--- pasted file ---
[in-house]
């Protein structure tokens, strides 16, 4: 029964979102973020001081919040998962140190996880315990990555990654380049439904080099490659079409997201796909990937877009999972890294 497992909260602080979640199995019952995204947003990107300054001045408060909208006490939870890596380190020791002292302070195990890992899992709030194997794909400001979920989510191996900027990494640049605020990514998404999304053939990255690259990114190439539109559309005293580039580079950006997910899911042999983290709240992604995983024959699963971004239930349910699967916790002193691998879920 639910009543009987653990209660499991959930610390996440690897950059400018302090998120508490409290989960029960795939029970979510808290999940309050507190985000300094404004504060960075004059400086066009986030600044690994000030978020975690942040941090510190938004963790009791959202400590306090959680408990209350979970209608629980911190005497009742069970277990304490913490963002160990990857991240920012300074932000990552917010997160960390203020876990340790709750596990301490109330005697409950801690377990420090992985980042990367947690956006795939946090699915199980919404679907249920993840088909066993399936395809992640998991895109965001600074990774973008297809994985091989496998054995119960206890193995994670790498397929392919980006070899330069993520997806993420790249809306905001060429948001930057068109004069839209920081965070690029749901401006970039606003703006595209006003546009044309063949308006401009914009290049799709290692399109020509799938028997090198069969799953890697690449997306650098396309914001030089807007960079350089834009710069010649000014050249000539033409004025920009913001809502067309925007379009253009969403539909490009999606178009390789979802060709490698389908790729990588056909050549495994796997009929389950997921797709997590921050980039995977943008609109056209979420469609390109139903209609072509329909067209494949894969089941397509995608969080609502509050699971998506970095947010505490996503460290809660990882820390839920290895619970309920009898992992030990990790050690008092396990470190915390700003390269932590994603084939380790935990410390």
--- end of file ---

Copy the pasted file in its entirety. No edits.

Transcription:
[in-house]
């Protein structure tokens, strides 16, 4: 029964979102973020001081919040998962140190996880315990990555990654380049439904080099490659079409997201796909990937877009999972890294 497992909260602080979640199995019952995204947003990107300054001045408060909208006490939870890596380190020791002292302070195990890992899992709030194997794909400001979920989510191996900027990494640049605020990514998404999304053939990255690259990114190439539109559309005293580039580079950006997910899911042999983290709240992604995983024959699963971004239930349910699967916790002193691998879920 639910009543009987653990209660499991959930610390996440690897950059400018302090998120508490409290989960029960795939029970979510808290999940309050507190985000300094404004504060960075004059400086066009986030600044690994000030978020975690942040941090510190938004963790009791959202400590306090959680408990209350979970209608629980911190005497009742069970277990304490913490963002160990990857991240920012300074932000990552917010997160960390203020876990340790709750596990301490109330005697409950801690377990420090992985980042990367947690956006795939946090699915199980919404679907249920993840088909066993399936395809992640998991895109965001600074990774973008297809994985091989496998054995119960206890193995994670790498397929392919980006070899330069993520997806993420790249809306905001060429948001930057068109004069839209920081965070690029749901401006970039606003703006595209006003546009044309063949308006401009914009290049799709290692399109020509799938028997090198069969799953890697690449997306650098396309914001030089807007960079350089834009710069010649000014050249000539033409004025920009913001809502067309925007379009253009969403539909490009999606178009390789979802060709490698389908790729990588056909050549495994796997009929389950997921797709997590921050980039995977943008609109056209979420469609390109139903209609072509329909067209494949894969089941397509995608969080609502509050699971998506970095947010505490996503460290809660990882820390839920290895619970309920009898992992030990990790050690008092396990470190915390700003390269932590994603084939380790935990410390």